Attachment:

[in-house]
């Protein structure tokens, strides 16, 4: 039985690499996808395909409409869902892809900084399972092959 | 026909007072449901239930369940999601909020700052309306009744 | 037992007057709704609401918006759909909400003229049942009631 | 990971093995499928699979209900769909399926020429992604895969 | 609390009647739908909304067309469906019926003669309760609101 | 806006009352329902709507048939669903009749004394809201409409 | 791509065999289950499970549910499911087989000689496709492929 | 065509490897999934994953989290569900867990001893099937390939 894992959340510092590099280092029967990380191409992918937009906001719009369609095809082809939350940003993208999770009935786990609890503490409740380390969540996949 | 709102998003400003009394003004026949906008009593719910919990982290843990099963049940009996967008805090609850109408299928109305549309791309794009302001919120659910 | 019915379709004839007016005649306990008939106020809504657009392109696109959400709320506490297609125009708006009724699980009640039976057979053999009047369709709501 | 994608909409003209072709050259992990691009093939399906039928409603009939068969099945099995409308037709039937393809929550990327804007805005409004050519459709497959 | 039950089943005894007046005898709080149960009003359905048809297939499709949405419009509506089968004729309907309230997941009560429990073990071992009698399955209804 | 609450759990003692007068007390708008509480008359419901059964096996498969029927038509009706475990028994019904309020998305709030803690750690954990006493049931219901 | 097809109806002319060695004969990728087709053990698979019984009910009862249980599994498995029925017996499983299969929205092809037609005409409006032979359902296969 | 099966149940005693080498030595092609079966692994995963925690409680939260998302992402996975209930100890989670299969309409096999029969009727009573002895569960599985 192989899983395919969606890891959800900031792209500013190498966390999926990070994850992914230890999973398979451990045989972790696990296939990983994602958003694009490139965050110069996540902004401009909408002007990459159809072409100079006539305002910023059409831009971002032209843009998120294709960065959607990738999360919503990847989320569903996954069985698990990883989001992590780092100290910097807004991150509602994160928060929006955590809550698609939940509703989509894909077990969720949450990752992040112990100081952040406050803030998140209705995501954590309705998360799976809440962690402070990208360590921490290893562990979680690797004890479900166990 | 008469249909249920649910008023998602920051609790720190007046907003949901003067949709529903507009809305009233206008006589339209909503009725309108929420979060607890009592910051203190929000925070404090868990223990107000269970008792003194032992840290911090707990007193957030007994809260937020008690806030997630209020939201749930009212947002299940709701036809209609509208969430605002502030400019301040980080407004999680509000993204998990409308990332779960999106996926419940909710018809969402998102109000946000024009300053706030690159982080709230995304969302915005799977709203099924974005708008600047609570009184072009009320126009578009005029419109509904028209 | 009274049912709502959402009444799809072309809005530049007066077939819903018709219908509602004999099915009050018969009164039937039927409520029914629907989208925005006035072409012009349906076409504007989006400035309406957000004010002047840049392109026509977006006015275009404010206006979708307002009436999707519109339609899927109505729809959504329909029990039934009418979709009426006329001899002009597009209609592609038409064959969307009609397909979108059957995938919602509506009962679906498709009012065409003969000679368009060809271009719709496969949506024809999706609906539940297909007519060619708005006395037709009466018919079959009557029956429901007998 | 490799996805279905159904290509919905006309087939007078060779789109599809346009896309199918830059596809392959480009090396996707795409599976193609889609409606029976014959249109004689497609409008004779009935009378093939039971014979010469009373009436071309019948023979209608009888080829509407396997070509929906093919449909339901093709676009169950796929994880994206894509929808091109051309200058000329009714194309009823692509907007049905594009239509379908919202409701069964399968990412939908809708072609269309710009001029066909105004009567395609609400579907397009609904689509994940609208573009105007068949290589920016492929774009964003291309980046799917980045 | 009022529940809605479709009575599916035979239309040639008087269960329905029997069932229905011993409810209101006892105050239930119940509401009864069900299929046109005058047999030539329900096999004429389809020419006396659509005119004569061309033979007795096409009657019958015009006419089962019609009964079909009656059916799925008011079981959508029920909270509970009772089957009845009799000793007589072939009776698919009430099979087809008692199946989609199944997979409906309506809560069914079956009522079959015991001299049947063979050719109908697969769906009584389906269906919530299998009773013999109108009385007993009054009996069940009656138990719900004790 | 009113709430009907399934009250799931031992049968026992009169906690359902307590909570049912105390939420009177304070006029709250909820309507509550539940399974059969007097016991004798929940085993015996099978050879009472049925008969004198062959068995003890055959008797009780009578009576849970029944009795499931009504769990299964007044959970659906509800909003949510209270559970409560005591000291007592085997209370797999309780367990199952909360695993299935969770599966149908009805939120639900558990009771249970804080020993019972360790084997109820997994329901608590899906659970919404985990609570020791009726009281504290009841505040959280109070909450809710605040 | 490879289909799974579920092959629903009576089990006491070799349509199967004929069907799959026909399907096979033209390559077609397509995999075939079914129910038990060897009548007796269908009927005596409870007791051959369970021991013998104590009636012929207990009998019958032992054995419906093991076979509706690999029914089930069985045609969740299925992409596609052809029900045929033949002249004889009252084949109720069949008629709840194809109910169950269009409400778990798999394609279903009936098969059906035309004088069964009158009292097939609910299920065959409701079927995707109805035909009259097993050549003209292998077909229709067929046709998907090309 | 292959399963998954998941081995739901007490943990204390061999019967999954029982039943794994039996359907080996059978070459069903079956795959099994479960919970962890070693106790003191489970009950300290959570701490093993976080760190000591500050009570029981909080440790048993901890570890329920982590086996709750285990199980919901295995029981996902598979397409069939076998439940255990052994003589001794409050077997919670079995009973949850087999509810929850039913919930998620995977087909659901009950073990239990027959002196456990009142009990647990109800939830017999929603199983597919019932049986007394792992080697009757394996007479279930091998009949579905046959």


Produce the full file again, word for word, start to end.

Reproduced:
[in-house]
């Protein structure tokens, strides 16, 4: 039985690499996808395909409409869902892809900084399972092959 | 026909007072449901239930369940999601909020700052309306009744 | 037992007057709704609401918006759909909400003229049942009631 | 990971093995499928699979209900769909399926020429992604895969 | 609390009647739908909304067309469906019926003669309760609101 | 806006009352329902709507048939669903009749004394809201409409 | 791509065999289950499970549910499911087989000689496709492929 | 065509490897999934994953989290569900867990001893099937390939 894992959340510092590099280092029967990380191409992918937009906001719009369609095809082809939350940003993208999770009935786990609890503490409740380390969540996949 | 709102998003400003009394003004026949906008009593719910919990982290843990099963049940009996967008805090609850109408299928109305549309791309794009302001919120659910 | 019915379709004839007016005649306990008939106020809504657009392109696109959400709320506490297609125009708006009724699980009640039976057979053999009047369709709501 | 994608909409003209072709050259992990691009093939399906039928409603009939068969099945099995409308037709039937393809929550990327804007805005409004050519459709497959 | 039950089943005894007046005898709080149960009003359905048809297939499709949405419009509506089968004729309907309230997941009560429990073990071992009698399955209804 | 609450759990003692007068007390708008509480008359419901059964096996498969029927038509009706475990028994019904309020998305709030803690750690954990006493049931219901 | 097809109806002319060695004969990728087709053990698979019984009910009862249980599994498995029925017996499983299969929205092809037609005409409006032979359902296969 | 099966149940005693080498030595092609079966692994995963925690409680939260998302992402996975209930100890989670299969309409096999029969009727009573002895569960599985 192989899983395919969606890891959800900031792209500013190498966390999926990070994850992914230890999973398979451990045989972790696990296939990983994602958003694009490139965050110069996540902004401009909408002007990459159809072409100079006539305002910023059409831009971002032209843009998120294709960065959607990738999360919503990847989320569903996954069985698990990883989001992590780092100290910097807004991150509602994160928060929006955590809550698609939940509703989509894909077990969720949450990752992040112990100081952040406050803030998140209705995501954590309705998360799976809440962690402070990208360590921490290893562990979680690797004890479900166990 | 008469249909249920649910008023998602920051609790720190007046907003949901003067949709529903507009809305009233206008006589339209909503009725309108929420979060607890009592910051203190929000925070404090868990223990107000269970008792003194032992840290911090707990007193957030007994809260937020008690806030997630209020939201749930009212947002299940709701036809209609509208969430605002502030400019301040980080407004999680509000993204998990409308990332779960999106996926419940909710018809969402998102109000946000024009300053706030690159982080709230995304969302915005799977709203099924974005708008600047609570009184072009009320126009578009005029419109509904028209 | 009274049912709502959402009444799809072309809005530049007066077939819903018709219908509602004999099915009050018969009164039937039927409520029914629907989208925005006035072409012009349906076409504007989006400035309406957000004010002047840049392109026509977006006015275009404010206006979708307002009436999707519109339609899927109505729809959504329909029990039934009418979709009426006329001899002009597009209609592609038409064959969307009609397909979108059957995938919602509506009962679906498709009012065409003969000679368009060809271009719709496969949506024809999706609906539940297909007519060619708005006395037709009466018919079959009557029956429901007998 | 490799996805279905159904290509919905006309087939007078060779789109599809346009896309199918830059596809392959480009090396996707795409599976193609889609409606029976014959249109004689497609409008004779009935009378093939039971014979010469009373009436071309019948023979209608009888080829509407396997070509929906093919449909339901093709676009169950796929994880994206894509929808091109051309200058000329009714194309009823692509907007049905594009239509379908919202409701069964399968990412939908809708072609269309710009001029066909105004009567395609609400579907397009609904689509994940609208573009105007068949290589920016492929774009964003291309980046799917980045 | 009022529940809605479709009575599916035979239309040639008087269960329905029997069932229905011993409810209101006892105050239930119940509401009864069900299929046109005058047999030539329900096999004429389809020419006396659509005119004569061309033979007795096409009657019958015009006419089962019609009964079909009656059916799925008011079981959508029920909270509970009772089957009845009799000793007589072939009776698919009430099979087809008692199946989609199944997979409906309506809560069914079956009522079959015991001299049947063979050719109908697969769906009584389906269906919530299998009773013999109108009385007993009054009996069940009656138990719900004790 | 009113709430009907399934009250799931031992049968026992009169906690359902307590909570049912105390939420009177304070006029709250909820309507509550539940399974059969007097016991004798929940085993015996099978050879009472049925008969004198062959068995003890055959008797009780009578009576849970029944009795499931009504769990299964007044959970659906509800909003949510209270559970409560005591000291007592085997209370797999309780367990199952909360695993299935969770599966149908009805939120639900558990009771249970804080020993019972360790084997109820997994329901608590899906659970919404985990609570020791009726009281504290009841505040959280109070909450809710605040 | 490879289909799974579920092959629903009576089990006491070799349509199967004929069907799959026909399907096979033209390559077609397509995999075939079914129910038990060897009548007796269908009927005596409870007791051959369970021991013998104590009636012929207990009998019958032992054995419906093991076979509706690999029914089930069985045609969740299925992409596609052809029900045929033949002249004889009252084949109720069949008629709840194809109910169950269009409400778990798999394609279903009936098969059906035309004088069964009158009292097939609910299920065959409701079927995707109805035909009259097993050549003209292998077909229709067929046709998907090309 | 292959399963998954998941081995739901007490943990204390061999019967999954029982039943794994039996359907080996059978070459069903079956795959099994479960919970962890070693106790003191489970009950300290959570701490093993976080760190000591500050009570029981909080440790048993901890570890329920982590086996709750285990199980919901295995029981996902598979397409069939076998439940255990052994003589001794409050077997919670079995009973949850087999509810929850039913919930998620995977087909659901009950073990239990027959002196456990009142009990647990109800939830017999929603199983597919019932049986007394792992080697009757394996007479279930091998009949579905046959």